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This question already has an answer here:

I'm a newb and missing something super obvious here, but am unsure how to go about this the right way. I'm writing a basic text adventure game for homework and want to string together multiple 'or' and 'and' conditionals without having to nest a bunch of if statements in each other or create a ton of conditional variables. I know there has to be a way to do this:

inventory = ['some stuff', 'more stuff']
next = raw_input('your move: ').lower()

if 'this' or 'that' or 'whatever' in next and 'item' in inventory:
    print "Done"
elif 'this' or 'that' or 'whatever' in next and 'item' not in inventory:
    print "you dont have the item."
    print "No."

I've tried creating test programs for simple conditional testing, and everything seems to fall apart when I string together more than one 'or' conditional like that. It always returns "True" when I string them together, even if NONE of the words are in the string. I've tried using parenthetical brackets to isolate parts, but it still fails. There has got to be an easy way to do this that works. I'm all ears, thank you.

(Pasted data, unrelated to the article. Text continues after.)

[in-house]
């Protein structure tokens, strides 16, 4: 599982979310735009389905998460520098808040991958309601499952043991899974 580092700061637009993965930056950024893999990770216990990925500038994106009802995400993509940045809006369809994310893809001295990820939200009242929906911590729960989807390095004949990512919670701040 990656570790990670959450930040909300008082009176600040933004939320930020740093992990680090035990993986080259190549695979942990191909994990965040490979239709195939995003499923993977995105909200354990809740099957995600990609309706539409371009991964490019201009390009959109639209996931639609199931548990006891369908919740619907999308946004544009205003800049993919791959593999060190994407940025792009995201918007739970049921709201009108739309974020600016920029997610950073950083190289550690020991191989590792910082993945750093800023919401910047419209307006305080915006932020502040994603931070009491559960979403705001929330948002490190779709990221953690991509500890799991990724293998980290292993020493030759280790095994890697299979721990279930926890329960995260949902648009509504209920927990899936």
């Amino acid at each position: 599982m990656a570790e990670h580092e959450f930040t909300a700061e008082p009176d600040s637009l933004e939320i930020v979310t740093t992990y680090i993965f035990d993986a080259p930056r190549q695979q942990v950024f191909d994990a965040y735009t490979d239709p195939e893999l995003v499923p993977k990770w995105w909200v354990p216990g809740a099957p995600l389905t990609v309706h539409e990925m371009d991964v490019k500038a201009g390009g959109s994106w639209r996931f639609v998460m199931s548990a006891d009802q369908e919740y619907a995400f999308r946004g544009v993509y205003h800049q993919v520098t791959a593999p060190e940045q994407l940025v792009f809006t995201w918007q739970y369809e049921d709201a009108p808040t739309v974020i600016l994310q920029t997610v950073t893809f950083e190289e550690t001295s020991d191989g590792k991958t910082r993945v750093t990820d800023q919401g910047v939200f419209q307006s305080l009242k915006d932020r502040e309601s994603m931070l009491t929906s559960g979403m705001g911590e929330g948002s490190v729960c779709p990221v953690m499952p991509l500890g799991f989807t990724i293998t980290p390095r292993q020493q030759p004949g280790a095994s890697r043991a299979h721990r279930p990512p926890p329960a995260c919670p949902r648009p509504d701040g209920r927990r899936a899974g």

share|improve this question

marked as duplicate by Peter DeGlopper, Adriano Repetti, mgilson, Jonathon Reinhart, thefourtheye Dec 19 '13 at 7:45

This question has been asked before and already has an answer. If those answers do not fully address your question, please ask a new question.

There are many good explanations out there for this kind of question, btw - I linked to mine because it was the fastest for me to find, not because it's necessarily the best. – Peter DeGlopper Dec 19 '13 at 8:02
Thank you peter – FunkJunky Dec 19 '13 at 8:48

The logical operators or, and are for boolean expressions, not for providing multiple arguments to the in operator.

if (('this' in next) or ('that' in next) or ('whatever' in next)) and ('item' in inventory):
share|improve this answer
Jonathon, I understand the flaw in my boolean logic, but I'm wondering if there is a way built into python that accomplishes this feat WITHOUT having to explicitly state every single condition as you have done. This is what I'm trying to avoid, I want to find the elegant solution. – FunkJunky Dec 19 '13 at 17:55
The answer this is marked a duplicate of has an elegant solution using any(). – Jonathon Reinhart Dec 19 '13 at 17:59
yes I am using it now, thank you very much. very nice solution – FunkJunky Dec 20 '13 at 0:53

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